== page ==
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Tuesday 11 April 2017

Léopold Flameng’s etching, “La Source”, 1862 after Ingres

Léopold Flameng (aka Léopold Joseph Flameng) (1831–1911)
"La Source" (The Spring), 1862, after Jean Auguste Dominique Ingres’ (1780–1867) painting of the same name, published in “La Gazette des Beaux Arts, 1862, volume XII”, page 14.

Etching on buff coloured chine collé laid on heavy white wove paper with margins as published.
Size: (sheet) 31.2 x 22.2 cm; (plate) 24.6 x 14.4 cm; (chine collé) 23.6 x 13.3 cm; (image borderline) 18.5 x 9.4 cm
Lettered below the image borderline: (lower left) “INGRES PINXT” / “Les chefs d’œuvre _ 1”; (lower centre) “LA SOURCE” / “(MUSÉE NATIONAL DU LOUVRE)”; (lower right) "LEON GLAMENG SCULP" / “Imp. Taneur, Paris.”

Beraldi 1885-92 179 (Henri Beraldi 1885, “Les Graveurs du dix-neuvième siècle”, 12 vols plus supplement, Paris); IFF 111(“Inventaire du Fonds Français: Bibliothèque Nationale, Département des Estampes”, Paris, 1930); see also the description of this print in an earlier state held by the British Museum:

Condition: faultless impression in pristine condition with the original binding edge on the right side.

I am selling this etching by one of the major engravers of the 19th century for AU$42 (currently US$31.50/EUR29.76/GBP25.36 at the time of posting this listing) including postage and handling to anywhere in the world.
If you are interested in purchasing this famous etching of one of Ingres’ most celebrated nudes, please contact me ( and I will send you a PayPal invoice to make the payment easy.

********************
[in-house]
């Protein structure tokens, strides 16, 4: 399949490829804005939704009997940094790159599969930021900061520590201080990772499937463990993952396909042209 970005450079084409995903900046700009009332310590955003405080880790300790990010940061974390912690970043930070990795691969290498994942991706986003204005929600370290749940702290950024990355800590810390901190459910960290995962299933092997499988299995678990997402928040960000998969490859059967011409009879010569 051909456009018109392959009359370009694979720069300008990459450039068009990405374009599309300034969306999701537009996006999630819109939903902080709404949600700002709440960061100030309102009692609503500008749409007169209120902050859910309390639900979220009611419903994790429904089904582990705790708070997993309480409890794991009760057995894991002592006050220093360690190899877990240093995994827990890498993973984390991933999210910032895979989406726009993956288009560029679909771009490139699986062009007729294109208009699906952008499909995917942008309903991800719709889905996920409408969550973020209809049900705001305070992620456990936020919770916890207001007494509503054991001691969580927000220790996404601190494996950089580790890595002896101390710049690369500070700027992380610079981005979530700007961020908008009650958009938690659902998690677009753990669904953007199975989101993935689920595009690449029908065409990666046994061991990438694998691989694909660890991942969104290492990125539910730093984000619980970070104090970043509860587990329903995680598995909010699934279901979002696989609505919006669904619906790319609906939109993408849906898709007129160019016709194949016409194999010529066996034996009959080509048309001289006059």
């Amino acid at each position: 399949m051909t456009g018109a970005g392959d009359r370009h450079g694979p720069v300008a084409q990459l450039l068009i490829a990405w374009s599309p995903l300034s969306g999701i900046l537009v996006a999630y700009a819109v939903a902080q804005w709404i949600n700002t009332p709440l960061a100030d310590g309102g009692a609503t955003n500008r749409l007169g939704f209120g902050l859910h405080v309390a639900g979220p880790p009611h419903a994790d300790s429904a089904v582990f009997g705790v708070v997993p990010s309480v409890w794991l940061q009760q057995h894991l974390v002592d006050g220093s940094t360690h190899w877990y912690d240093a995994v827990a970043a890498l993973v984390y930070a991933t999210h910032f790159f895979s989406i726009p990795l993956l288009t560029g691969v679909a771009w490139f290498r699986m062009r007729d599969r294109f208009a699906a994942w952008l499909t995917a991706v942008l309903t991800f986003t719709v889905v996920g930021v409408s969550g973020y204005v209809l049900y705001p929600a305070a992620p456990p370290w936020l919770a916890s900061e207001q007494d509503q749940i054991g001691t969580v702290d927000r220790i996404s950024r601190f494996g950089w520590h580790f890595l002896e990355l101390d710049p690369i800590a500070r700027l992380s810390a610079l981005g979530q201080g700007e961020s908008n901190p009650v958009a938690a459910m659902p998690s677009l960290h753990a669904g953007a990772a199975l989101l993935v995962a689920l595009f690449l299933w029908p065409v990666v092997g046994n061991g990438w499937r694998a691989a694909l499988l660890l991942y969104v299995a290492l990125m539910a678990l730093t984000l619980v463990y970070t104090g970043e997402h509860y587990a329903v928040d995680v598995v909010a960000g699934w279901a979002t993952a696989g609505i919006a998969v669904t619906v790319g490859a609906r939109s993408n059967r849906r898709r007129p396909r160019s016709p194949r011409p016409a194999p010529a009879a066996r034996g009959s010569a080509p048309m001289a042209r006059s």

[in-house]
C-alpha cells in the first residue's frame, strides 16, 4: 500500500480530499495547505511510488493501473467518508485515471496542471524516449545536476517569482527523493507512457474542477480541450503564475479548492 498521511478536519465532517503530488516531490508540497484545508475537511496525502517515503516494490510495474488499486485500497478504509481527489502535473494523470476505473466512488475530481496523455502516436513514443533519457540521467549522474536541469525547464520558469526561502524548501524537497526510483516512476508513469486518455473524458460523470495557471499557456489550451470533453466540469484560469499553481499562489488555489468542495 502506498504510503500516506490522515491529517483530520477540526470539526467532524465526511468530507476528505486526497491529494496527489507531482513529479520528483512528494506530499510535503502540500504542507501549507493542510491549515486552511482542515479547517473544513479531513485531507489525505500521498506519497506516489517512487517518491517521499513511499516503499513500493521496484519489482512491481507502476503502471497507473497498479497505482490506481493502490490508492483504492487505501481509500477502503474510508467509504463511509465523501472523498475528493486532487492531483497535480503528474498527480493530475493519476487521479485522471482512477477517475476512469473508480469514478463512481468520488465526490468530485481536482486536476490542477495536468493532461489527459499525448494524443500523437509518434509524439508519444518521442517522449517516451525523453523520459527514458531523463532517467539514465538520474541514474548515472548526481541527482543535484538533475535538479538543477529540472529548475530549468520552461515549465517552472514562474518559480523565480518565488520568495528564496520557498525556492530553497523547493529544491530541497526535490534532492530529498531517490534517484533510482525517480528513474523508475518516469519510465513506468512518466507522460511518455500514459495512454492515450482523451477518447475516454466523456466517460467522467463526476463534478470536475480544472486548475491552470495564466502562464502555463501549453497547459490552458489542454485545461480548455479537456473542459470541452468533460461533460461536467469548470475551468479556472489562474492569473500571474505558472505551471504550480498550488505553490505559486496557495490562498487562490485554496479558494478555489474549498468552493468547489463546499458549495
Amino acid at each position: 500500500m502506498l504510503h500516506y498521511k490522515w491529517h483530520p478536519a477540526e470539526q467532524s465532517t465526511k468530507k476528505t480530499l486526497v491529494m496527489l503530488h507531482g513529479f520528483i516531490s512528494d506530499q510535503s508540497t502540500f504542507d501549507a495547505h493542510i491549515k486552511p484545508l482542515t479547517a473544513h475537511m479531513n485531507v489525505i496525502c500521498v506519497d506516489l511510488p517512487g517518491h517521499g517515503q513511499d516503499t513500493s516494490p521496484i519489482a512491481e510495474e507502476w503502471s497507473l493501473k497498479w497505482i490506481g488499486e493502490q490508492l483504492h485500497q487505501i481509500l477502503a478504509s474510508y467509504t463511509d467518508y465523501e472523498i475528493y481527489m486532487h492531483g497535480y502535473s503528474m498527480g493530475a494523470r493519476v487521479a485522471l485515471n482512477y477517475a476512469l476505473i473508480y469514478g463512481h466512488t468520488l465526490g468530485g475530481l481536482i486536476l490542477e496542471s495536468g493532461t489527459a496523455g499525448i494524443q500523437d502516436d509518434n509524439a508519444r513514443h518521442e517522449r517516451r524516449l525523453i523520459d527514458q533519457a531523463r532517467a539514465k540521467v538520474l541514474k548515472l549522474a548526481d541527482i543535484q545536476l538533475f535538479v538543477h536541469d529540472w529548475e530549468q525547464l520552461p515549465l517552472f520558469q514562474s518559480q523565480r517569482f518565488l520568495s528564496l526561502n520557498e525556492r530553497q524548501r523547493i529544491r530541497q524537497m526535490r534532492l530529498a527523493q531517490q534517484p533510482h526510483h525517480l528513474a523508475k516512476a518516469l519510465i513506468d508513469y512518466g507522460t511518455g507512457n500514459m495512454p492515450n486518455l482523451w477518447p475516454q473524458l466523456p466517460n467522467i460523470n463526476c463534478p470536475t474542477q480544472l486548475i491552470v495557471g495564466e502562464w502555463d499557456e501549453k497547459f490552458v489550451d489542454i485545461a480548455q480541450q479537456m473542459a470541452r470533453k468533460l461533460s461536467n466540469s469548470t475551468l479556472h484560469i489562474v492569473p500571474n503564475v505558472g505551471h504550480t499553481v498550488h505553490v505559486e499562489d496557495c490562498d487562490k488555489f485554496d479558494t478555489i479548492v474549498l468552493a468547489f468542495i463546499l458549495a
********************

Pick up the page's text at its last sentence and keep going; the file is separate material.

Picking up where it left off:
This print has been sold

This nude is one of the most famous in history and it is certainly Ingres’ most celebrated nude. For those who like a bit of background grit to accompany their contemplation of the young woman’s beauty. She was a real person and not an academic concoction. In fact (according to Wikipedia), she was the young daughter of Ingres' concierge. Sadly, as we all know, beauty fades and (according to the Irish novelist, George Moore) the portrayed beautiful girl’s ultimate demise was to die of drink and disease in the hospital (see Cyril Barrett 1982, "The Morality of Artistic Production" in “The Journal of Aesthetics and Art Criticism”. Wiley-Blackwell. 41 [2], pp. 137–144). 

As is often the case with nudes of this kind, the image has layers of symbolism. Beyond the overt symbolism of the young lady emptying a pitcher standing as visual metaphor for a sacred spring for divine/poetic inspiration, I’m more intrigued with the less obvious symbolism. According to Wikipedia, for instance:

“She stands between two flowers, with their ‘vulnerability to males who wish to pluck them’, and is framed by ivy, plant of Dionysus the god of disorder, regeneration, and ecstasy. The water she pours out separates her from the viewer, as rivers mark boundaries of which the crossing is symbolically important.”

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